| Izah Azahari |
THE origins of Mercedes-Benz safety development are as old as the car itself. Safe operation of their revolutionary inventions was important even to automotive pioneers Carl Benz and Gottlieb Daimler. For the first third of the 20th century, however, systematic research on this topic was missing – even at the then Daimler-Benz AG.
This changed 80 years ago as the company from Stuttgart employed engineer Béla Barényi. He presented his seven visions of a safe car of the future in a convincing job interview. On August 1, 1939 he took over the newly formed department for safety development.
In 1966 Barényi, together with the newly appointed Mercedes-Benz development executive Hans Scherenberg, designed the allocation of active and passive vehicle safety, which still applies today: passive safety stands for design-specific solutions that protect people from the effects of an accident. Active safety is different. This uses systems that intervene in driving style in a supportive manner in order to limit the severity of an accident or to avoid it altogether.
Over the course of his career at Mercedes-Benz, Béla Barényi registered around 2,500 patents between 1939 and 1972, most of which relate to innovations for vehicle safety. In recognition of his groundbreaking work, he was inducted into the Automotive Hall of Fame (AHOF) in Dearborn, Michigan (USA) in 1994. And so, 25 years ago, a chapter in the history of Mercedes-Benz passive safety was closed.
Since the beginning of the 2000s, both types of safety development have been blended into the Mercedes-Benz concept of integral safety. The brand is continuously driving vehicle safety for the future. In particular, this includes the intuitive and intelligent technologies of the Intelligent Drive concept.
The many innovations for Mercedes-Benz passive safety would not be possible without the research of the brand on this topic. For example, 60 years ago, on 10 September 1959, systematic accident tests with complete vehicles (‘crash tests’) began at the Sindelfingen plant, which were refined further and further.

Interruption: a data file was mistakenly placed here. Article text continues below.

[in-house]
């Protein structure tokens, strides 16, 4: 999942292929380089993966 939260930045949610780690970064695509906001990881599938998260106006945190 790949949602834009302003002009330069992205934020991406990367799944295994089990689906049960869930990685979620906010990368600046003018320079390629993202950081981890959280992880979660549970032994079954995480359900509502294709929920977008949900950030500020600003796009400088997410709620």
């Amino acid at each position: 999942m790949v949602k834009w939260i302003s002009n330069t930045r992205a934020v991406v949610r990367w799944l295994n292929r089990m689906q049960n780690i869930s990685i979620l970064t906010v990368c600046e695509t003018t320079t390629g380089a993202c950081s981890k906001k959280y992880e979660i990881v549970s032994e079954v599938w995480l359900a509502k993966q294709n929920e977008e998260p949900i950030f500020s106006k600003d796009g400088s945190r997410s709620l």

As far back as 1956, Mercedes-Benz tested individual vehicle components for their behaviour in an accident with acceleration carriages. And, for 50 years, findings from real traffic accidents have also been incorporated into the comprehensive safety development of Mercedes-Benz products: since 1969, the accident research department has been analysing and reconstructing such collisions.
The Stuttgart company also takes part in global research projects for vehicle safety. For example, this includes the Experimental Safety Vehicles (ESV) programme from the 1970s. Various research vehicles are created at Mercedes-Benz under the name Experimental-Sicherheitsfahrzeug (ESF).
For example, in the ESF 24 from 1974 based on the S-Class of the 116 model series, among other things, trailblazing innovations in passive safety were tested – such as belt force limiters and airbags (premiering in 1981 in the S-Class of the 126 model series) as well as seats with integral seat belt anchorage (premiering in 1989 in the SL of the 129 model series).
The first Barényi project at Mercedes-Benz was a test vehicle with a new kind of floor assembly. This platform frame not only offered extra comfort thanks to a significant reduction in so-called shaking vibrations, but also significantly better protection against side impact than the earlier X oval tubular frame.
As the head of the body test department, single vehicle construction and numerous assembly departments, Karl Wilfert was responsible for the solutions for vehicle safety developed in Sindelfingen. On April 23, 1949 he registered a patent for the conical-pin safety door lock.
This was an important step towards the wedge-pin door lock with two safety catches, which keeps doors closed even in an accident and therefore ensures the full stability of the passenger compartment. It was registered for a patent in 1958. In the same year, Mercedes-Benz offered seat belts for all vehicles with individual front seats – but a legal requirement for seat belts was only introduced in Germany in 1976.
A milestone in passive safety stems from an idea of Béla Barényi’s at the start of the 1950s: A passenger car body that absorbs the kinetic energy generated in a collision by deforming at the front or rear ends in a targetted, predefined manner and therefore, in combination with a rigid centre cell, protects the passengers as much as possible.
The concept was registered for a patent in 1951 and was realised for the first time as a safety-enhanced body from September 1959 in the series production of the Mercedes-Benz ‘fintail’ luxury saloon of the W 111 model series. The colloquial term ‘crumple zone’ is established for the defined deformable areas on the front and rear.